An Ode to Nutritional Yeast

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An Ode to Nutritional Yeast

Growing up, I wasn’t a huge cheese fan, but I enjoyed it. Like many kids, parmesan on my pasta, pizza and mac and cheese were probably my favorite forms. But I was a picky eater, so I preferred freshly grated parmesan and didn’t care for the powered stuff in the canisters or the pre-shredded varieties. And as far as mac and cheese went, it was Kraft or bust.

Today, my taste is vastly different. I’ve been a vegan since 2014, so I don’t consume any dairy cheese, but I’m not too keen on vegan cheese either. That’s not to say I don’t like it—I think there are several great brands out there, so no bashing from me—but I’m just too busy obsessing over nutritional yeast as my vegan “cheese” of choice.

If you’ve heard of nutritional yeast, have tried it, and like it—yay. If you’ve never heard of it, you might be skeptical. That’s okay because I was too. I had never even heard of nutritional yeast until I made the switch to veganism. But it’s not new on the market. It’s been around for a while, and it’s not just vegans who are eating it.

Shortly after removing animal products from my life, I often watched vlogs and scrolled through Instagram to get ideas of what other people with my same lifestyle and dietary habits were eating. It was so interesting to see the array of plant-based foods that are out there when I actually took the time to look. I went from being called a “picky eater” to feeling like I had stepped into a new world, trying out so many amazing foods I had for some reason never ventured to try before. It wasn’t long before I happened upon nutritional yeast.

When I first heard the name of this food, I was a bit taken aback. I knew that yeast was used to make bread, but I didn’t know anything about a yeast that was edible on its own. While nutritional yeast hit store shelves in the ‘50s, according to NPR, it came to rise in the hippie movement when foods like tofu and granola became mainstream, as messages promoting whole, unprocessed foods and environmental sustainability were spread—hence its popularity among vegans and health enthusiasts.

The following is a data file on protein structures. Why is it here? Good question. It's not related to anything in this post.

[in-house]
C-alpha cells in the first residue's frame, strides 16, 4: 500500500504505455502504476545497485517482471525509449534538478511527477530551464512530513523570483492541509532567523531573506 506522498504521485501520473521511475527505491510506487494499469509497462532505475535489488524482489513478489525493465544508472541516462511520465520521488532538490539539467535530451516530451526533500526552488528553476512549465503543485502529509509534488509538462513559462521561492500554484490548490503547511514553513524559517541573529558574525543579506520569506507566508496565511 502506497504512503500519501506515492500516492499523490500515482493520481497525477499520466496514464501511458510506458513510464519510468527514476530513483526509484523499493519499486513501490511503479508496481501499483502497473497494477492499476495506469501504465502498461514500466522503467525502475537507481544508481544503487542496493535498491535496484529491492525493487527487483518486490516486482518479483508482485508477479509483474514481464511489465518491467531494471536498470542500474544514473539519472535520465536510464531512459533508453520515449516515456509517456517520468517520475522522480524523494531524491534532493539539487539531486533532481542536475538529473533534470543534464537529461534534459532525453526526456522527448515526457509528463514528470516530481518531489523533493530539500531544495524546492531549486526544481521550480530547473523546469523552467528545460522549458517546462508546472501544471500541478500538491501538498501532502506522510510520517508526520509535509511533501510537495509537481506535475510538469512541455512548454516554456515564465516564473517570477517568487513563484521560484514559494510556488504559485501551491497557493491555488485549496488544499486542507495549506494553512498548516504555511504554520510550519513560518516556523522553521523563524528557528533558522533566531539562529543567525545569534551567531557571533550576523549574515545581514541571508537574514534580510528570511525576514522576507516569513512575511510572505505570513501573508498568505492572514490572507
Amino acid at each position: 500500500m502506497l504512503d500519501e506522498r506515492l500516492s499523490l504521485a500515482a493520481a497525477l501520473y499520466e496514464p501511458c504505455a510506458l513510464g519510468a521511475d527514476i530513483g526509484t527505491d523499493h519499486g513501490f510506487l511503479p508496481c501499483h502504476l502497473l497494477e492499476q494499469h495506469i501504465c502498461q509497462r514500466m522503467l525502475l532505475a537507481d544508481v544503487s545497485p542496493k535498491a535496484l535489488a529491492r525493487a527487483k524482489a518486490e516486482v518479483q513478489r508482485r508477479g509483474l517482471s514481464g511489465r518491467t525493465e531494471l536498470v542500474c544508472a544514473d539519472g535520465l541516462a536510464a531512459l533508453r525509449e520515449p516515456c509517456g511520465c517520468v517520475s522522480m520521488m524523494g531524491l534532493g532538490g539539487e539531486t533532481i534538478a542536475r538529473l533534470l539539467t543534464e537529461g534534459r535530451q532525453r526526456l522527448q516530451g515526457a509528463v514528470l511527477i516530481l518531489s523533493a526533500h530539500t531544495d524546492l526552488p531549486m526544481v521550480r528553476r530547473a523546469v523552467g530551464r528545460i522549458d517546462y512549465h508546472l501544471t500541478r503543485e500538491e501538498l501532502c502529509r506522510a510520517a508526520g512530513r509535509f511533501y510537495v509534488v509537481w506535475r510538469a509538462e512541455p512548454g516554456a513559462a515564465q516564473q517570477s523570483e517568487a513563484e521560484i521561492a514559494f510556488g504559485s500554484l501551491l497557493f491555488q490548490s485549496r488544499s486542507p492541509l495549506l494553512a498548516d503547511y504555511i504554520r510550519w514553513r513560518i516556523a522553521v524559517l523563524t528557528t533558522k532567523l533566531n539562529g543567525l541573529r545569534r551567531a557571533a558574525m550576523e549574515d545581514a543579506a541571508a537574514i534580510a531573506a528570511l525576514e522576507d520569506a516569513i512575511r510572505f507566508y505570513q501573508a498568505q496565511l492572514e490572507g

Sort of a spin-off of baking yeast, nutritional yeast, which looks like little yellow flakes, is made in a similar fashion but are deactivated with heat in the final processing so that it loses its leavening ability. According to the New York Times, this essentially entails culturing yeast for a couple of days, deactivating it with heat and then preparing it to be packaged. It is in the deactivation process that proteins and amino acids, like glutamic acid—which occurs naturally in many fruits and vegetables—give it its cheese-like umami flavor it’s touted for.

The nutritional yeast enthusiasts I encountered always mentioned the cheesy and nutty flavor it had, which made it the perfect replacement for parmesan cheese, specifically. It’s often used to top pizza, pasta, and popcorn. What’s more, some have claimed that it offers a slew of nutritional benefits.

Aptly named, nutritional yeast is packed with nutrients, like B vitamins, fiber, and protein, in its own unfortified form. But, it’s often packaged as a fortified version, with even more nutrients added, making it notably a great source of vitamins B1, B2 (riboflavin), B6 (pyridoxine), potassium and zinc, as well as B12 and B9 (folic acid), according to WebMD. These vitamins and minerals are especially essential in heart health, immune system support, physical recovery and fighting fatigue.

However, some health experts, like nutrition, food studies, and public health professor Marion Nestle, don’t agree that studies fully support the idea that nutritional yeast offers significant health benefits. And yet, she still supports using it as a flavor-enhancing ingredient.

Genuinely health-enhancing or not, once I was bombarded with nutritional yeast content, I knew I had to head to a health food store—where the condiment is often sold—to finally try it, and once I did, I never looked back. It wasn’t outright love at first bite, but I was intrigued enough to grow to really like it, and now, I remain obsessed.

I put nutritional yeast on just about anything. I use it so much, I’ve decided to now stick with an unfortified version so as not to go overboard on nutrients. Using it like grated cheese, I go beyond simply tossing it over popcorn or adding it to Italian dishes. I’ll put it on all sorts of grains, vegetables, fruits and more. You name it, I’ve tried it or would try it with nutritional yeast. It has such a unique profile that offers a perfect amount of versatile cheesiness and umami, adding a layer of texture and flavor pizazz with which no other condiment can compete.

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